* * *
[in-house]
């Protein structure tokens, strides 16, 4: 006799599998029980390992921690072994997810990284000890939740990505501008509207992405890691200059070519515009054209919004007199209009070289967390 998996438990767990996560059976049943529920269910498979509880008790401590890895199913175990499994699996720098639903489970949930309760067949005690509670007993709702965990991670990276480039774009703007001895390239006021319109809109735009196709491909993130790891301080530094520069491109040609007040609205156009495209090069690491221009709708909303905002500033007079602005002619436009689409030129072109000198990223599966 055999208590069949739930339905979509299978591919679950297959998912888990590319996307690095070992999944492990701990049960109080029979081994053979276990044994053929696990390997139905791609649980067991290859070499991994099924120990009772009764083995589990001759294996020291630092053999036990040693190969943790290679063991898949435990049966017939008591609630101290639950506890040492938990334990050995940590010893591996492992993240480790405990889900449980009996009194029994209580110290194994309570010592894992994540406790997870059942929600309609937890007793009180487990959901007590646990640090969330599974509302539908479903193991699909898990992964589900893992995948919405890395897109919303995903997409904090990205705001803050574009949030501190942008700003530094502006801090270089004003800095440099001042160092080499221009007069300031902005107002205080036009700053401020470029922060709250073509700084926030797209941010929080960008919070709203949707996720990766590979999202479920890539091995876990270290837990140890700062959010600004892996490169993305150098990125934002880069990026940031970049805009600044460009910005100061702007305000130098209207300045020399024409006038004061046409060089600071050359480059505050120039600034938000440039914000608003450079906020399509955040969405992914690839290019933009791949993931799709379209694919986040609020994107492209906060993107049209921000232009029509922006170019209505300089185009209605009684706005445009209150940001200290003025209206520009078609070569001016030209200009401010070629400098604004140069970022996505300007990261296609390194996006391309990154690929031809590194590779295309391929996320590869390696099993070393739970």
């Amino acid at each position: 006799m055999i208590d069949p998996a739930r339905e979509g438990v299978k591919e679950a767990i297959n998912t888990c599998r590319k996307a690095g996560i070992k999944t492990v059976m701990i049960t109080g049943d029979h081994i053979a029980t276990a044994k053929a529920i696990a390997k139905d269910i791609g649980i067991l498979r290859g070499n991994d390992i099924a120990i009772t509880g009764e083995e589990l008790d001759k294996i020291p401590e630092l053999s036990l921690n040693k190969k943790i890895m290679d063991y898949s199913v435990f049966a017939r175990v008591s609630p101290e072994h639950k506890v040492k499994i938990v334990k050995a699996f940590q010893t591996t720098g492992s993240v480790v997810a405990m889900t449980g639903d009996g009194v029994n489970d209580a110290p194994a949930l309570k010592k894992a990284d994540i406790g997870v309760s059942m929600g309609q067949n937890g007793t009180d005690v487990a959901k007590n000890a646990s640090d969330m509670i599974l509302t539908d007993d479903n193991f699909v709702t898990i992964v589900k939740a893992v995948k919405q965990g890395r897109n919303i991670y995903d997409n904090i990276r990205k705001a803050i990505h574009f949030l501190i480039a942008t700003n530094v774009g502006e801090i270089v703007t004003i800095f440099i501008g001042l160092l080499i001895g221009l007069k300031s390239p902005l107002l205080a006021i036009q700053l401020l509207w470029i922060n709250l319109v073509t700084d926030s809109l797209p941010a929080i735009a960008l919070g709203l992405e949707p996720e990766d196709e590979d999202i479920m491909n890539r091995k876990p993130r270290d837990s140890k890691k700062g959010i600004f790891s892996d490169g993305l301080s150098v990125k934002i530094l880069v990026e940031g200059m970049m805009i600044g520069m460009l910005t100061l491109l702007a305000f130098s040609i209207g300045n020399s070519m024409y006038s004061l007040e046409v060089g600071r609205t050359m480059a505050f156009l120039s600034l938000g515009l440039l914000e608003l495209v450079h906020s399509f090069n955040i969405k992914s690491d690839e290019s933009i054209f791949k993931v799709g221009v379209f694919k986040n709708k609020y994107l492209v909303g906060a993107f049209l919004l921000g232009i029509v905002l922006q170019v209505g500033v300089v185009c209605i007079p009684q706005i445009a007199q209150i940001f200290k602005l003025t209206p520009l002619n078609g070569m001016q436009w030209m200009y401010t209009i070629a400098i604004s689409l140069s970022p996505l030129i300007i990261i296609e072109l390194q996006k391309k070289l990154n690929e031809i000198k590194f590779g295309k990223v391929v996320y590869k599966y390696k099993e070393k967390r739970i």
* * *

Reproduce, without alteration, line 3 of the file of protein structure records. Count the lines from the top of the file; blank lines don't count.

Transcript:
């Amino acid at each position: 006799m055999i208590d069949p998996a739930r339905e979509g438990v299978k591919e679950a767990i297959n998912t888990c599998r590319k996307a690095g996560i070992k999944t492990v059976m701990i049960t109080g049943d029979h081994i053979a029980t276990a044994k053929a529920i696990a390997k139905d269910i791609g649980i067991l498979r290859g070499n991994d390992i099924a120990i009772t509880g009764e083995e589990l008790d001759k294996i020291p401590e630092l053999s036990l921690n040693k190969k943790i890895m290679d063991y898949s199913v435990f049966a017939r175990v008591s609630p101290e072994h639950k506890v040492k499994i938990v334990k050995a699996f940590q010893t591996t720098g492992s993240v480790v997810a405990m889900t449980g639903d009996g009194v029994n489970d209580a110290p194994a949930l309570k010592k894992a990284d994540i406790g997870v309760s059942m929600g309609q067949n937890g007793t009180d005690v487990a959901k007590n000890a646990s640090d969330m509670i599974l509302t539908d007993d479903n193991f699909v709702t898990i992964v589900k939740a893992v995948k919405q965990g890395r897109n919303i991670y995903d997409n904090i990276r990205k705001a803050i990505h574009f949030l501190i480039a942008t700003n530094v774009g502006e801090i270089v703007t004003i800095f440099i501008g001042l160092l080499i001895g221009l007069k300031s390239p902005l107002l205080a006021i036009q700053l401020l509207w470029i922060n709250l319109v073509t700084d926030s809109l797209p941010a929080i735009a960008l919070g709203l992405e949707p996720e990766d196709e590979d999202i479920m491909n890539r091995k876990p993130r270290d837990s140890k890691k700062g959010i600004f790891s892996d490169g993305l301080s150098v990125k934002i530094l880069v990026e940031g200059m970049m805009i600044g520069m460009l910005t100061l491109l702007a305000f130098s040609i209207g300045n020399s070519m024409y006038s004061l007040e046409v060089g600071r609205t050359m480059a505050f156009l120039s600034l938000g515009l440039l914000e608003l495209v450079h906020s399509f090069n955040i969405k992914s690491d690839e290019s933009i054209f791949k993931v799709g221009v379209f694919k986040n709708k609020y994107l492209v909303g906060a993107f049209l919004l921000g232009i029509v905002l922006q170019v209505g500033v300089v185009c209605i007079p009684q706005i445009a007199q209150i940001f200290k602005l003025t209206p520009l002619n078609g070569m001016q436009w030209m200009y401010t209009i070629a400098i604004s689409l140069s970022p996505l030129i300007i990261i296609e072109l390194q996006k391309k070289l990154n690929e031809i000198k590194f590779g295309k990223v391929v996320y590869k599966y390696k099993e070393k967390r739970i």